Sometimes the easiest way to get to the crux of the meaning in a phrase is to strip it down to its barest essentials. In this case, I pared this phrase down to simply:
The link above will take you to a crowdsourced thesaurus called **Power Thesaurus." If you can't link to it, some choices from the list that fit the context you provided would be:
acquiesce | cool it | ease up on/go easy on | give some slack |
relax | be understanding
To this, you can the add the modifier "little," which would give you expressions such as:
"be a little acquiescent" or "cool it a little bit"
and so on and so forth down the list.
What the author of this paragraph seems to be suggesting is that even though the bankers' usual methods of analysis regarding inflation and employment are not currently evident (key clue phrase here is "disappearance of the Phillips curve") bankers need to be a little understanding because "inflation is hard."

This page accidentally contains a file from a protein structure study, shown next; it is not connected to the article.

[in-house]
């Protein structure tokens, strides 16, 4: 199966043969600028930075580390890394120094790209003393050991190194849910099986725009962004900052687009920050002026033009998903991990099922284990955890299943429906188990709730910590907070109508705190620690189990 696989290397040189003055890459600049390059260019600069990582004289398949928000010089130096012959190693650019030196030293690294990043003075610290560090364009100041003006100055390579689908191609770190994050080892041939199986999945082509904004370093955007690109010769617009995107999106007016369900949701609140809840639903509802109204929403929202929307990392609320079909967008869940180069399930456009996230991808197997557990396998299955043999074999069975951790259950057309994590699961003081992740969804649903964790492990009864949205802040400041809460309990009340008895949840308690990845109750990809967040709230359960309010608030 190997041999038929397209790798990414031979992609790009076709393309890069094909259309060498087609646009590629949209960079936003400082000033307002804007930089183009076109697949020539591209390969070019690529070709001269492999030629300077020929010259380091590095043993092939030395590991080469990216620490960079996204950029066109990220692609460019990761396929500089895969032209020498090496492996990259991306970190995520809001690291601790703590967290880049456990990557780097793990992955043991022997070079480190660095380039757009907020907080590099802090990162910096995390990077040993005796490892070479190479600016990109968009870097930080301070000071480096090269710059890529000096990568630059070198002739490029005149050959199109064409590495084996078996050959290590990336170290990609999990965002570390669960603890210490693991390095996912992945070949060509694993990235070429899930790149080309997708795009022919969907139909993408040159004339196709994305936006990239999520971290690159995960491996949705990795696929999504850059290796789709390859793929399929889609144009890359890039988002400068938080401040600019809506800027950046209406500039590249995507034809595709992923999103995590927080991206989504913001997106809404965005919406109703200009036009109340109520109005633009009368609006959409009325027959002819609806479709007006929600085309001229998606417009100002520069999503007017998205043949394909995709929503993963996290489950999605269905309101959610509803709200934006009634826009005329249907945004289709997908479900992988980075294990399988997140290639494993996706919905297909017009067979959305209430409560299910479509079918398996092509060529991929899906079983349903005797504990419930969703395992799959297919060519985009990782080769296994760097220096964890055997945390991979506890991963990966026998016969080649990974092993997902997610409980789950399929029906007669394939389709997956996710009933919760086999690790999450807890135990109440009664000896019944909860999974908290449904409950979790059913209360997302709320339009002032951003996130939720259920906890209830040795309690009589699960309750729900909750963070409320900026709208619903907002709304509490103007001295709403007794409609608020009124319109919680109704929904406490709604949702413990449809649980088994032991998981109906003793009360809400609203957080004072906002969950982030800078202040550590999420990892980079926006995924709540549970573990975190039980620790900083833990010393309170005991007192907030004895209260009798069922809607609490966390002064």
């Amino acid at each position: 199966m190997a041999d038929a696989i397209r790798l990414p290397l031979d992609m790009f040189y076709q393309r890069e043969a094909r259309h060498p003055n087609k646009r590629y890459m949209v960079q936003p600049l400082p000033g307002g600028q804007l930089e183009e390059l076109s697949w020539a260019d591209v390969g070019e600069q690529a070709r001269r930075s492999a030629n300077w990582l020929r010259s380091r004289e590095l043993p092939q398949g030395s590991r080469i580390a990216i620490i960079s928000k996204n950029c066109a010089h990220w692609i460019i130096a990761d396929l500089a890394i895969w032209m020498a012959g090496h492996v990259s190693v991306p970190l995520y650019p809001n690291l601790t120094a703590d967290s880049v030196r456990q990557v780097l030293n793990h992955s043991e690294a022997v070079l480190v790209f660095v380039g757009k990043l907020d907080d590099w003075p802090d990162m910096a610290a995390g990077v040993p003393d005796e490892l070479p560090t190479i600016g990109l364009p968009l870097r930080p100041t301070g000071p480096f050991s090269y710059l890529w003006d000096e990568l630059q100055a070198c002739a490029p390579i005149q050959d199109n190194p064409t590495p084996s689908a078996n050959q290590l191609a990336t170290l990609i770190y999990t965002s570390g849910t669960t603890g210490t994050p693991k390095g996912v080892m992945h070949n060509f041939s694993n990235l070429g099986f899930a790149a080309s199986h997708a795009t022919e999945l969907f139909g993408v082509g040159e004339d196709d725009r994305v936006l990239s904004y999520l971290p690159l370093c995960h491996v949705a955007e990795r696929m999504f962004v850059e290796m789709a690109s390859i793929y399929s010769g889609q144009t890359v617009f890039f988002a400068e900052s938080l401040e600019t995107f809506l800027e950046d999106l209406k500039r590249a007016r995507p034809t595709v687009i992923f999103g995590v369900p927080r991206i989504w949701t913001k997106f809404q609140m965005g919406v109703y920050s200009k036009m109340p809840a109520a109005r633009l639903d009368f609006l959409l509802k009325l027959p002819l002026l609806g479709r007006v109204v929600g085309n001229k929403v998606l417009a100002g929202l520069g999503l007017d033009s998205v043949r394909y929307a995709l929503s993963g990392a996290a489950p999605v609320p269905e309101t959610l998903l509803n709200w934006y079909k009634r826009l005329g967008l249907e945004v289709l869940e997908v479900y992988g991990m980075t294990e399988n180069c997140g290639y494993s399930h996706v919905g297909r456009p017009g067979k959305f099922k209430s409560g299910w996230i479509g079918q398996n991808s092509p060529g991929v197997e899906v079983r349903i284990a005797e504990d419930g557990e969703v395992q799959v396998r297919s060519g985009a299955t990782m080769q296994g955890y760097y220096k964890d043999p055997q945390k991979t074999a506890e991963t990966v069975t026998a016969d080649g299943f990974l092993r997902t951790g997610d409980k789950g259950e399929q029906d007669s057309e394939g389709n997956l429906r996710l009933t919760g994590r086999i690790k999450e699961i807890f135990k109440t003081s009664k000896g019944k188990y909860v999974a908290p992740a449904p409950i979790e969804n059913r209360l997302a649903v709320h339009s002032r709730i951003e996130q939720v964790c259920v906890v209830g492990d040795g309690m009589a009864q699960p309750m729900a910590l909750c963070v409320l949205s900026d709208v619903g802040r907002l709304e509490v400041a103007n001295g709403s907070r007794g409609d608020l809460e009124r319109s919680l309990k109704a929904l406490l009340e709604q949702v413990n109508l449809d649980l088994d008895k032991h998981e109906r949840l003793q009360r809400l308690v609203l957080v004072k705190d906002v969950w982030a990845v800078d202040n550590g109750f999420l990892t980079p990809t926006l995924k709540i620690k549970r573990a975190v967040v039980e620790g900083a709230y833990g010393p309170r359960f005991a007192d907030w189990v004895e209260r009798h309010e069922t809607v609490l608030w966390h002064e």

In the following paragraph (which is important, so I will add it here):
By the way, the oft-repeated mantra that "inflation expectations are anchored" offers no solace. In fact, it makes the puzzle worse. The standard Phillips curve says inflation = expected inflation - (constant) x unemployment. Variation in expected inflation is usually an excuse for a Phillips curve failure. Steady expected inflation means the Phillips cure [sic] should work better! (But beware that anchor. Is it anchored, or just not moving?)
he gives details that suggest that bankers shouldn't automatically discount the Phillips curve or assume that the model has failed. He's suggesting that the bankers examine it more closely. Perhaps the model isn't faulty; perhaps their understanding of it is. The author is asking them to give the Phillips curve a chance because it might make more sense than they can realize at the moment. In other words ... have mercy on it.